Minhyeok Lee, Ji Hye Kim, In Beom Jeong, Ji Woong Son, Moon Jun Na, Sun Jung Kwon
    Acute and Critical Care.2019; 34(1): 60.     CrossRef
Comparison of Hemodynamic Changes by the Thoracic Electrical Bioimpedance Device during Endotracheal Intubation or Insertion of Laryngeal Mask Airway in General Anesthesia
Han Mok You, Jin Mo Kim, Jae Kyu Cheun
Korean J Crit Care Med. 1998;13(1):67-72.
  • 1,653 View
  • 7 Download
AbstractAbstract PDF
Introduction: we measured the hemodynamic changes by the thoracic electrical bioimpedance (TEB) device during induction of anesthesia, endotracheal intubation or insertion of layngeal mask airway (LMA). This TEB device is safe, reliable and estimate continuously and invasively hemodynamic variables.
METHODS
We measured the cardiovascular response of endotracheal intubation or that of LMA insertion in thirty ASA class I patients. General anesthesia was induced with injection of fentany 1 microgram/kg, thiopetal sodium 5 mg/kg and vecuronium 1 mg/kg intravenously. Controlled ventilation was for 3 minutes with inhalation of 50% nitrous oxide and 1.5 vol% of enflurane before tracheal intubation or LMA insertion in all patients. The patient was randomly assinged to either tracheal intubation group (ET group) or laryngeal mask airway group (LMA group). Heart rate (HR), mean arterial pressure (MAP), systemic vascular resistance (SVR), stroke index (SI) and cardic index (CI) were measured to pre-induction, pre-intubation, 1 minute after intubation, 2 minute, 3 minute, 5 minute, 7 minute.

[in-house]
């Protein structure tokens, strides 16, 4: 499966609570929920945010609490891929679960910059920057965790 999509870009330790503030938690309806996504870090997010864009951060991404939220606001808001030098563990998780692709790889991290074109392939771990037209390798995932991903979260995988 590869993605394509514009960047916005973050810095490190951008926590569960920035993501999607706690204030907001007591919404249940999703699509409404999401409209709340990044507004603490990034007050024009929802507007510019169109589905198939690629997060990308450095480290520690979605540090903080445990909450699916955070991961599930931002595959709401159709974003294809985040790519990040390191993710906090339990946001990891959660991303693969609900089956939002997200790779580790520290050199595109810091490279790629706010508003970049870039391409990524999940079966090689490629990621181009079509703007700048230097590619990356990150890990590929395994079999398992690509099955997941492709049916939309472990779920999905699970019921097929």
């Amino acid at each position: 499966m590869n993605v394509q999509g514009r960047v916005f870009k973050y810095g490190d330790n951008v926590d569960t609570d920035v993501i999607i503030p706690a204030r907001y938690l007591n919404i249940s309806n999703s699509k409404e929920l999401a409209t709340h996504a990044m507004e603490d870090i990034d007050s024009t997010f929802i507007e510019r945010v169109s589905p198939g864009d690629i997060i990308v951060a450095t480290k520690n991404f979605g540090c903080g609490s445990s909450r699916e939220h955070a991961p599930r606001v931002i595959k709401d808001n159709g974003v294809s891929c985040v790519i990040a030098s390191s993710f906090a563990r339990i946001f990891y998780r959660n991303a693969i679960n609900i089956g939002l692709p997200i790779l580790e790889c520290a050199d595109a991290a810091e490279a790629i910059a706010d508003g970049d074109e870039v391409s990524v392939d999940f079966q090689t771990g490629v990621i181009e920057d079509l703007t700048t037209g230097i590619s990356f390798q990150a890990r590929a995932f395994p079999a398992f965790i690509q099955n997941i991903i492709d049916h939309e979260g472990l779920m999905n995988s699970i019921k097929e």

RESULTS
MAP and SVR were decreased effectively LMA group than ET group during 1 minute after intubation, 2 minute, 3 minute, 5 minute, 7 minute (p<0.05). HR was decreased effectively LMA group than ET group between pre-induction and 1 minute after intubation, between 1 minute after intubation and 2 minute after intubation (p<0.05). But, SI and CI were no difference between ET group and LMA group during induction of anesthesia and intubation (p<0.05).